European Commission adopts guidelines to help implement the revised Audiovisual Media Services Directive

July 2, 2020

The European Commission has adopted guidelines to help member states implement the revised Audiovisual Media Services Directive. The guidelines aim to provide a practical tool to ensure the promotion of European works in media content, thereby supporting cultural diversity and greater choice for European consumers. They also aim to help better protect users of video-on-demand and video-sharing platforms, particularly minors, against hate speech and harmful content.

The deadline for EU member states to transpose the revised Audiovisual Media Services Directive (EU) 2018/1808 into national law is 19 September 2020. The guidelines, while not binding, are expected to contribute to its harmonised implementation and enforcement. They provide the Commission’s views on how specific concepts should be applied to ensure a consistent implementation of the media rules across member states.

The guidelines are part of the Commission’s broader work to define clearer responsibilities and accountability for social media and online platforms, and are complementary to the proposed Digital Services Act package, on which a public consultation is currently taking place.

The Commission has adopted two sets of guidelines on European works and on video-sharing platforms.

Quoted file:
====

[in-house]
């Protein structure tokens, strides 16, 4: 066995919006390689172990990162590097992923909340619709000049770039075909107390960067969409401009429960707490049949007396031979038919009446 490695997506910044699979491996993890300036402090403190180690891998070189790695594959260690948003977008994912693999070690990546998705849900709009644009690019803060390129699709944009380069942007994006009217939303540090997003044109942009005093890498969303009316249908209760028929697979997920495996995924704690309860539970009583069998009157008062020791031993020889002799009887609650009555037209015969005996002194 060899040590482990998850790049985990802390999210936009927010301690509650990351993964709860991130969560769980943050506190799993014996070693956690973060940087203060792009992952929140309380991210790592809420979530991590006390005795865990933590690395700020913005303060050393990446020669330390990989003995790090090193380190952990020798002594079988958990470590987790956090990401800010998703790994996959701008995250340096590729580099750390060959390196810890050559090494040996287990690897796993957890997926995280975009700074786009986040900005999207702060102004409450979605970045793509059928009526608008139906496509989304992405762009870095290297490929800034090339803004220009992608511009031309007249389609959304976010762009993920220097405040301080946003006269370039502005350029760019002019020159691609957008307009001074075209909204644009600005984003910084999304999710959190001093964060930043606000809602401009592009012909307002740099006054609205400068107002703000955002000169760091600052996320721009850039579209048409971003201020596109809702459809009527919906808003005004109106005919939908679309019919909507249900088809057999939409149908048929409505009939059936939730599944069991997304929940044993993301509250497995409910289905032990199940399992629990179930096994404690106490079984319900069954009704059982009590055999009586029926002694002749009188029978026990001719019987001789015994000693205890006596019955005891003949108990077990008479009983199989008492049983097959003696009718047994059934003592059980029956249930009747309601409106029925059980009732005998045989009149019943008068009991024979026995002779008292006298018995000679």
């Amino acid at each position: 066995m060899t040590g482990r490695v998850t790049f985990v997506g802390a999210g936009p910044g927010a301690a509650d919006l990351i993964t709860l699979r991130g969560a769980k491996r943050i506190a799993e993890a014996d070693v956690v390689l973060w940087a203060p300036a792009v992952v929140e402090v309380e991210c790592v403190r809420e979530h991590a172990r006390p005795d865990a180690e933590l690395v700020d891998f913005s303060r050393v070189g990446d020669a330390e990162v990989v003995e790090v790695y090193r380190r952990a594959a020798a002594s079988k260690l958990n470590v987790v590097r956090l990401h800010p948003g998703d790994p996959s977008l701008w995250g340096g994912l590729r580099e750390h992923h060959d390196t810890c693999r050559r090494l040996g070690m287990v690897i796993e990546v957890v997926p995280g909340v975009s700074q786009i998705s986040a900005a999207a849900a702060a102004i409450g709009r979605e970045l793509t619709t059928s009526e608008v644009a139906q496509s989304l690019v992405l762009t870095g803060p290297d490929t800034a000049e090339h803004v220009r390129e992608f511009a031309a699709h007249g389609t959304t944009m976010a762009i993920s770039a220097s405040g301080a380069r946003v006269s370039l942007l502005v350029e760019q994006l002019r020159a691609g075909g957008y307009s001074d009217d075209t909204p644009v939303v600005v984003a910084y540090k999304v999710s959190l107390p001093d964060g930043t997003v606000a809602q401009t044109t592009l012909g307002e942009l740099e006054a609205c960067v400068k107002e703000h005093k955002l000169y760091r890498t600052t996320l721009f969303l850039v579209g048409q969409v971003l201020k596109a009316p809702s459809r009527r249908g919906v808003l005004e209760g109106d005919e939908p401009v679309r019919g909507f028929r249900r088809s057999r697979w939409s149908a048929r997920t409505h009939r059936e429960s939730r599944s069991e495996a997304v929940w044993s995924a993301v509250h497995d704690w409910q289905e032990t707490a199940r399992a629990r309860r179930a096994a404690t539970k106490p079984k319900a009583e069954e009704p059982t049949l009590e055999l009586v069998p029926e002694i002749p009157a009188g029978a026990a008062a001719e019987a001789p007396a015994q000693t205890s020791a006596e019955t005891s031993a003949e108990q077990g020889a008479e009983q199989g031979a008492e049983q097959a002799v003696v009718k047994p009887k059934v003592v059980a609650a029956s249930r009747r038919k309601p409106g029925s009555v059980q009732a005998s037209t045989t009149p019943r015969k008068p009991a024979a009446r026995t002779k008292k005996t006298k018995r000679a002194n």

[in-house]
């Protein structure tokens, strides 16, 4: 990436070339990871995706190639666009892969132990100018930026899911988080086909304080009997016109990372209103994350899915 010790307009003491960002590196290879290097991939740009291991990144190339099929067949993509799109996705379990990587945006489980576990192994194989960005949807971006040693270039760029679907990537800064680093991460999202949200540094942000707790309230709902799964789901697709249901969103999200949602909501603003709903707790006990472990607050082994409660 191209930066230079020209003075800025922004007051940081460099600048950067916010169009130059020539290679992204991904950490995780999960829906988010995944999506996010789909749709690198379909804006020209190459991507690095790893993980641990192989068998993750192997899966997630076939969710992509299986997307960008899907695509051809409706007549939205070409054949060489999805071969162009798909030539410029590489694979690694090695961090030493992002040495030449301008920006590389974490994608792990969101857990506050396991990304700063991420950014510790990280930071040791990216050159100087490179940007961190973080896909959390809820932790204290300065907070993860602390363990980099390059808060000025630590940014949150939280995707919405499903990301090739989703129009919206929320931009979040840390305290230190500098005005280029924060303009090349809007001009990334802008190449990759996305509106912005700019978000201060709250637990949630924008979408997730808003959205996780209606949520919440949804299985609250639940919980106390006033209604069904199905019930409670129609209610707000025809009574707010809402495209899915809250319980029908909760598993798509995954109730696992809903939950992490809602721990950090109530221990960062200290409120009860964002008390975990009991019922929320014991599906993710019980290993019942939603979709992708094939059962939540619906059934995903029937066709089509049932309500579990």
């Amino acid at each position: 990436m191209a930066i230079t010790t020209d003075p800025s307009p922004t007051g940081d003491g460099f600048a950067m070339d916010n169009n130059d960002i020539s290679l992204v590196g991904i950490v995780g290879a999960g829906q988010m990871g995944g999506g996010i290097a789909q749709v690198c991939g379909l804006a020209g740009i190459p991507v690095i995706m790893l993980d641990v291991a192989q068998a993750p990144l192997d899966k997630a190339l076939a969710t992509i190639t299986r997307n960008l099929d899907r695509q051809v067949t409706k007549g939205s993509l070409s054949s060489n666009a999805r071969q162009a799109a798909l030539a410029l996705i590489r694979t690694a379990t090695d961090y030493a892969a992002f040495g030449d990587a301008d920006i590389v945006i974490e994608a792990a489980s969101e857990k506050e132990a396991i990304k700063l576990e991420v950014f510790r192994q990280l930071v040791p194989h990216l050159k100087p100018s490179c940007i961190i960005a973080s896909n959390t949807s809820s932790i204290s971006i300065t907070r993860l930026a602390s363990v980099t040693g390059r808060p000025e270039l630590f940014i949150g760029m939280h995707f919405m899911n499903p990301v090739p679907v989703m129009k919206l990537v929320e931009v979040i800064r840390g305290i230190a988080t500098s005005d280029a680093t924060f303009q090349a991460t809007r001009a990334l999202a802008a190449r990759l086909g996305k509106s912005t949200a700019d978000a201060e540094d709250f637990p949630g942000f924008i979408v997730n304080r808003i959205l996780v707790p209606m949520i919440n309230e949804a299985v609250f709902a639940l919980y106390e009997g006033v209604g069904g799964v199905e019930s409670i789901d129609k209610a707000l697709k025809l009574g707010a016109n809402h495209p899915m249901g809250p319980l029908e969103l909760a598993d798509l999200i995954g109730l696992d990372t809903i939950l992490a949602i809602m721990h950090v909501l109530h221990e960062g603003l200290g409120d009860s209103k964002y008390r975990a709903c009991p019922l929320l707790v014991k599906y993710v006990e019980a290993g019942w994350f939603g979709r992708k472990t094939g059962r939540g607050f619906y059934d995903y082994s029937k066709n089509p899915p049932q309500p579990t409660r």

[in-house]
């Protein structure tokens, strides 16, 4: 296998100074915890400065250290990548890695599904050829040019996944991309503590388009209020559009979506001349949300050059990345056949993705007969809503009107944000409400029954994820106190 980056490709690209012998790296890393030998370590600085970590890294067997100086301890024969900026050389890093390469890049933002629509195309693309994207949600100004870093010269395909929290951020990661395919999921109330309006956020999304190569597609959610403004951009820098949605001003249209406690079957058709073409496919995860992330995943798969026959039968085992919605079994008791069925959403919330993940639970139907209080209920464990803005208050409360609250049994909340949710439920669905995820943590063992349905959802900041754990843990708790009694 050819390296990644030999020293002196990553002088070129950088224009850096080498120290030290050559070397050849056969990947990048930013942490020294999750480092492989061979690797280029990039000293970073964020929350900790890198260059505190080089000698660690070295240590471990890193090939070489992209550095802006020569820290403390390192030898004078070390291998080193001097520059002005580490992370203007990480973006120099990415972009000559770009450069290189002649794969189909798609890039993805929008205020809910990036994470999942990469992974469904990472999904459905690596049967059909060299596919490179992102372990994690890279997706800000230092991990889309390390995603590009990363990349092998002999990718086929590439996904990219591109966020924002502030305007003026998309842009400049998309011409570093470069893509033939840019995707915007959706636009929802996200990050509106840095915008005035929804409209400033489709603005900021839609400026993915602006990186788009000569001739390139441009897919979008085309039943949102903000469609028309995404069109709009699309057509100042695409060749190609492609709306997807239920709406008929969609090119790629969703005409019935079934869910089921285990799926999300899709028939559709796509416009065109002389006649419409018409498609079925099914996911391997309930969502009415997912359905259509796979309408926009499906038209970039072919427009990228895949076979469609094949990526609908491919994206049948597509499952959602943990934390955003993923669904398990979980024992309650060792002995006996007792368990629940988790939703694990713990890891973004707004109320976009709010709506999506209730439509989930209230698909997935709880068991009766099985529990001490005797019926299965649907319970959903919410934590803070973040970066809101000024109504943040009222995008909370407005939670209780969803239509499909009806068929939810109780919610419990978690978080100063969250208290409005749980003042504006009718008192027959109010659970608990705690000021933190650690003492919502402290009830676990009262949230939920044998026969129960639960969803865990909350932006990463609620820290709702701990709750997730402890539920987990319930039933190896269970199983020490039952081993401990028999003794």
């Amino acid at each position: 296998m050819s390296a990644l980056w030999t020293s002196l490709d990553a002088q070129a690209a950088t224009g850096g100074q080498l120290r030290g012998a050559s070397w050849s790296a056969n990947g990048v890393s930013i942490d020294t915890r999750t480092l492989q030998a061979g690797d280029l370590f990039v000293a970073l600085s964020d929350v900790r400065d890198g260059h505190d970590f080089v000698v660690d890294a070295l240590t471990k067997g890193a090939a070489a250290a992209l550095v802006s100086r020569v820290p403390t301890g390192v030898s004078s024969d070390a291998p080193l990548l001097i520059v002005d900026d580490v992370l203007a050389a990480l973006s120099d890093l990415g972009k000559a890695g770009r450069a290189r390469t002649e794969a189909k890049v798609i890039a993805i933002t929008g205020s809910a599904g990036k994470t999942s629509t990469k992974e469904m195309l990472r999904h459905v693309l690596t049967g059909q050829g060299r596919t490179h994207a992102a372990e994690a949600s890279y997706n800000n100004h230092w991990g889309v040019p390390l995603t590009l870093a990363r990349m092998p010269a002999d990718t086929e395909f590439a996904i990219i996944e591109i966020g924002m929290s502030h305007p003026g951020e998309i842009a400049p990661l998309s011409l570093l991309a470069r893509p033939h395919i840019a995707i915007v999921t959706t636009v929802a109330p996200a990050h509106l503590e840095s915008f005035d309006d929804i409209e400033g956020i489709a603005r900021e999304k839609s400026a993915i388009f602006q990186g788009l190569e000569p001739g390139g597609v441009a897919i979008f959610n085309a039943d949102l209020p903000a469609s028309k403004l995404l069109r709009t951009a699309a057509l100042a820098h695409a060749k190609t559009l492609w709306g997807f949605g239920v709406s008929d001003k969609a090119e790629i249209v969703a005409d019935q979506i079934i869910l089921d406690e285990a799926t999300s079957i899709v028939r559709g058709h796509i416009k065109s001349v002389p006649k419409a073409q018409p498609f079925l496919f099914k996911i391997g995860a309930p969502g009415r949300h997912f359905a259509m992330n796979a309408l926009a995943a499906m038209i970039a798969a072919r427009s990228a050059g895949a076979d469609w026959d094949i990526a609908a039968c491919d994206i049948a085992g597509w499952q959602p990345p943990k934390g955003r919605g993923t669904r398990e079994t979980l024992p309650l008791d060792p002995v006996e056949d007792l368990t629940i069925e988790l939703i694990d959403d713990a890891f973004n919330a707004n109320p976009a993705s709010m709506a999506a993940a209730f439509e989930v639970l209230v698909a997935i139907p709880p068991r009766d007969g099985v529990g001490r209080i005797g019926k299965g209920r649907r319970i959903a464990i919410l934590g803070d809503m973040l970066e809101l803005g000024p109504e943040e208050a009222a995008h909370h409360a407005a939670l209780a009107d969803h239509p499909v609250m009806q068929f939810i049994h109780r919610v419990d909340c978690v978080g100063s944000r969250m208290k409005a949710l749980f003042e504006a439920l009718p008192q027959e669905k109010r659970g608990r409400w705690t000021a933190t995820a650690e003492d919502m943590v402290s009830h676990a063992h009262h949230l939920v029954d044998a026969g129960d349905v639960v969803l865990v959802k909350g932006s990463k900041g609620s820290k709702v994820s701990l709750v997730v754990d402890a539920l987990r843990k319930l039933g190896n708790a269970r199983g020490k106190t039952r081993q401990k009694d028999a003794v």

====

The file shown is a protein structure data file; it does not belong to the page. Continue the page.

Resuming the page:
Guidelines on European works

The updated AMSD has reinforced the obligations to promote European films and TV shows in on-demand services, which need to ensure at least a 30% share of European content in their catalogues and give prominence to such content. It also allows member states, under certain conditions, to require media service providers that are established in another member state, but target audiences in their territories, to contribute financially to the production of European works.

The guidelines also include a recommended methodology for the calculation of the 30% share of European content in each national catalogue, based on the titles of films and seasons of television series. They also clarify the definition of ‘low audience’ and ‘low turnover’, in view of exempting smaller providers from the obligations concerning the promotion of European works and, so neither undermining market development nor inhibiting the entry of new market players.

Guidelines on video-sharing platforms

The revised AMSD extends EU standards on illegal and harmful content to video-sharing platforms, including services like social media where the provision of audiovisual content is not the principal purpose of the service, but it still forms some of its essential functionality. As a result, online players will have to ensure, in a similar way to traditional media players, that users are protected against hate speech and that minors are protected from harmful content. Online platforms must take action against flagged content, which incites violence, hatred and terrorism, and ensure appropriate advertising and product placement in children’s programmes.

In this context, the guidelines provide a toolkit for member states to help them assess which online services should fall under the scope of the European media framework. They also identify a list of relevant indicators that member states can use when evaluating whether audiovisual content is an essential, and not only a minor or ancillary, part of the online platform. Further, they take into consideration the dynamic nature of the online platform environment and therefore aim to ensure flexibility in this area.